announcement, Apple stressed the face that the iPad was not just a fancy media player and web-browsing machine by highlighting the fact that it was porting its iWork office suite to the new tablet. After using Pages - the word processor in the iWork suite - for a while (and writing most of this review with it), it's clear that the iPad has the potential to be a good productivity machine for writers, but Pages on the iPad still falls short in a number of key areas.During the iPad
Without a doubt, Pages for the iPad is one of the prettiest word processors we have ever used. The tabs and taskbar are clad in a faux leather look and just like its cousins on the desktop, the app puts a lot of emphasis on using images in your texts and making text flow nicely around them.
Almost every feature you would expect from a mobile word-processor is available - including a few you wouldn't expect on a mobile device: you can enter tables, charts and shapes anywhere in the text; there are tabs, line breaks and page breaks, a distraction free fullscreen mode for reading (but not editing), as well as the options to change line spacing, create different styles of lists and choose from about 40 different fonts. You can also easily create multi-column layouts.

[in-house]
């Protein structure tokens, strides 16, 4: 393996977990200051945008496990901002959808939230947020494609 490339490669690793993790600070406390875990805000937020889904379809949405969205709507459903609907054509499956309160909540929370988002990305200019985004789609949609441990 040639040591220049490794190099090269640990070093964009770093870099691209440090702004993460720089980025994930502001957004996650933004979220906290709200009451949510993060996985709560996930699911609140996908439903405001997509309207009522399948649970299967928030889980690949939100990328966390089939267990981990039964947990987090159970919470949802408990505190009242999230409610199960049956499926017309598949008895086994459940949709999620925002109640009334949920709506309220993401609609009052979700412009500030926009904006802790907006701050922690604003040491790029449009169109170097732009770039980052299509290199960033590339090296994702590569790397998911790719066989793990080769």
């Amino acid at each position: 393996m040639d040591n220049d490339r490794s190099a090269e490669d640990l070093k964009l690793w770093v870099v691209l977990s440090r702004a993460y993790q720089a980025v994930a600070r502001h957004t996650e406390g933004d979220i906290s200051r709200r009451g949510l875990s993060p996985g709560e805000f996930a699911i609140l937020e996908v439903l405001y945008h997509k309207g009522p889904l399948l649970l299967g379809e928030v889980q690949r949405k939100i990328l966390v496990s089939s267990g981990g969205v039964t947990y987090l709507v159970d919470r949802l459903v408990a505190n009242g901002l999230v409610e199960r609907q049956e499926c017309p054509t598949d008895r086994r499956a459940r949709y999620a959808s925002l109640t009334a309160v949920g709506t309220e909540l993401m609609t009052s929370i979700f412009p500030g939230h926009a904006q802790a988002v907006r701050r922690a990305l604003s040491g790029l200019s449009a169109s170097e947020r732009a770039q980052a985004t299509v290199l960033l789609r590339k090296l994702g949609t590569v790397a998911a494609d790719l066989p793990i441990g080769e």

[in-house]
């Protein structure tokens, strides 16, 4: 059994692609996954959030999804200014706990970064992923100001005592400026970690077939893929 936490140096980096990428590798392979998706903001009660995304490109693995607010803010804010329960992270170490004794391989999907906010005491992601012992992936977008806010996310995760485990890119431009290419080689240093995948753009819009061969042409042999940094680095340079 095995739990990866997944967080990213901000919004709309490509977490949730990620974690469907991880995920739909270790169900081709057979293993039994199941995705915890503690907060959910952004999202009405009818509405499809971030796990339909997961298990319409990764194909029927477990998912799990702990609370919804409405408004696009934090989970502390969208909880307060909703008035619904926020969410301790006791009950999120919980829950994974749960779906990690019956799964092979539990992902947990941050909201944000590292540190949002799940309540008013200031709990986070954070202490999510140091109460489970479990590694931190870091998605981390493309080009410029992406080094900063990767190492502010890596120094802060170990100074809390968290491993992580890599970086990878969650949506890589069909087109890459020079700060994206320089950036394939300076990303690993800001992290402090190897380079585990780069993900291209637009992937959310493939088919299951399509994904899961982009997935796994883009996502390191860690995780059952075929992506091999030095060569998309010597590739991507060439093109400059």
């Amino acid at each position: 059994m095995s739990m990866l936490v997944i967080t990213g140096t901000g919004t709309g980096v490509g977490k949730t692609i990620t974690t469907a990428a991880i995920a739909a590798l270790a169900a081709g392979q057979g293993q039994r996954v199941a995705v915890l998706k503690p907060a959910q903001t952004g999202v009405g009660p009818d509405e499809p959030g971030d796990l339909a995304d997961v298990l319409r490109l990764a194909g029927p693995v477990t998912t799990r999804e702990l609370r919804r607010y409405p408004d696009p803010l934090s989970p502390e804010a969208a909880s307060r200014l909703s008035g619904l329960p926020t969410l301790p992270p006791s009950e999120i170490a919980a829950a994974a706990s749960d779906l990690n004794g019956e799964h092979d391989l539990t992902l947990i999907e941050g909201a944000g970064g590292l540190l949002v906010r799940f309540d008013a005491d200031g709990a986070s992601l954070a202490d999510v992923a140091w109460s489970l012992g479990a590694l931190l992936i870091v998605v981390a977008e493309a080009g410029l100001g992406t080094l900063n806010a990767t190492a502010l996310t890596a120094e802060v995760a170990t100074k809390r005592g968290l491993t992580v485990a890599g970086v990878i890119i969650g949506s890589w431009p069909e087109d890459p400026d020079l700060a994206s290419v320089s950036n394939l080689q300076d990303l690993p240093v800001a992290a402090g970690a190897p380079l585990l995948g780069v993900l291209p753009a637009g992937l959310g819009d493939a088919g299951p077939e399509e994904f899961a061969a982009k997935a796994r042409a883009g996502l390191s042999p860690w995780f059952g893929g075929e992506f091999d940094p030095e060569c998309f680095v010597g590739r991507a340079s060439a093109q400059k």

Of course, there is also a spellchecker (just tab on an underlines word and he correct spelling will pop up). Sadly, though, you can't add new words to the dictionary.
Problems: Import/Export Falls Short; A Few Missing Features
through iTunes, complex documents don't always survive this move intact. Footnotes and endnotes, for example, are simply deleted, making Pages for the iPad almost useless for a lot of students and academics. Tables of content simply become part of the text, which means that they don't auto-update any more. This would be annoying while editing the text on the iPad, but turns into a nightmare if you want to pass any document that's more complex than a straightforward letter or essay back and forth between the iPad and your desktop.Sadly, though, Pages does fall short in a number of aspects. While you can easily import and export documents (Pages and Word) by email or
Pages on the iPad also doesn't offer a word count, something most professional writers can't live without.
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Assuming you can handle the virtual keyboard - something that takes a bit of practice - or that you use a wireless keyboard, Pages can be a great tool for writing straightforward texts. While it offers great features for handling images, it would've been nice if Apple had paid a little bit more attention to the actual text editor.